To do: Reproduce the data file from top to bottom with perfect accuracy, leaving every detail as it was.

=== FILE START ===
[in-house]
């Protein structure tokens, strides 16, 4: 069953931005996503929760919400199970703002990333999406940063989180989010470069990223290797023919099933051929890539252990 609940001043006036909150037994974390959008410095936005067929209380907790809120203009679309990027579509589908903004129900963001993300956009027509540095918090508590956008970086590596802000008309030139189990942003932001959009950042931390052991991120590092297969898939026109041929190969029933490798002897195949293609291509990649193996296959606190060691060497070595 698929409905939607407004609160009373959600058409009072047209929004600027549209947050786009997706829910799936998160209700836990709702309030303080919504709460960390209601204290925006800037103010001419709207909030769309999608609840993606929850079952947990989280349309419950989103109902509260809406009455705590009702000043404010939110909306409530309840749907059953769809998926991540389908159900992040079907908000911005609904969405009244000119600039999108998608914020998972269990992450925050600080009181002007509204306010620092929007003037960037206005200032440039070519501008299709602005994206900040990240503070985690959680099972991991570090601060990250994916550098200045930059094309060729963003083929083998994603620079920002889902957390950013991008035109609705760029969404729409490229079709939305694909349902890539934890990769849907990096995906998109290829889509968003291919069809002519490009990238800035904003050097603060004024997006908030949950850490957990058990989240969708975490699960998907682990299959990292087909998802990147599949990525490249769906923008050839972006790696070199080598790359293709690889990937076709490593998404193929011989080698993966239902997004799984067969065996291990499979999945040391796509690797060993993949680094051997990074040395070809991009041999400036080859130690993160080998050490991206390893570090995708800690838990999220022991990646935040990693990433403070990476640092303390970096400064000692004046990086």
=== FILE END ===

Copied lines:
[in-house]
């Protein structure tokens, strides 16, 4: 069953931005996503929760919400199970703002990333999406940063989180989010470069990223290797023919099933051929890539252990 609940001043006036909150037994974390959008410095936005067929209380907790809120203009679309990027579509589908903004129900963001993300956009027509540095918090508590956008970086590596802000008309030139189990942003932001959009950042931390052991991120590092297969898939026109041929190969029933490798002897195949293609291509990649193996296959606190060691060497070595 698929409905939607407004609160009373959600058409009072047209929004600027549209947050786009997706829910799936998160209700836990709702309030303080919504709460960390209601204290925006800037103010001419709207909030769309999608609840993606929850079952947990989280349309419950989103109902509260809406009455705590009702000043404010939110909306409530309840749907059953769809998926991540389908159900992040079907908000911005609904969405009244000119600039999108998608914020998972269990992450925050600080009181002007509204306010620092929007003037960037206005200032440039070519501008299709602005994206900040990240503070985690959680099972991991570090601060990250994916550098200045930059094309060729963003083929083998994603620079920002889902957390950013991008035109609705760029969404729409490229079709939305694909349902890539934890990769849907990096995906998109290829889509968003291919069809002519490009990238800035904003050097603060004024997006908030949950850490957990058990989240969708975490699960998907682990299959990292087909998802990147599949990525490249769906923008050839972006790696070199080598790359293709690889990937076709490593998404193929011989080698993966239902997004799984067969065996291990499979999945040391796509690797060993993949680094051997990074040395070809991009041999400036080859130690993160080998050490991206390893570090995708800690838990999220022991990646935040990693990433403070990476640092303390970096400064000692004046990086």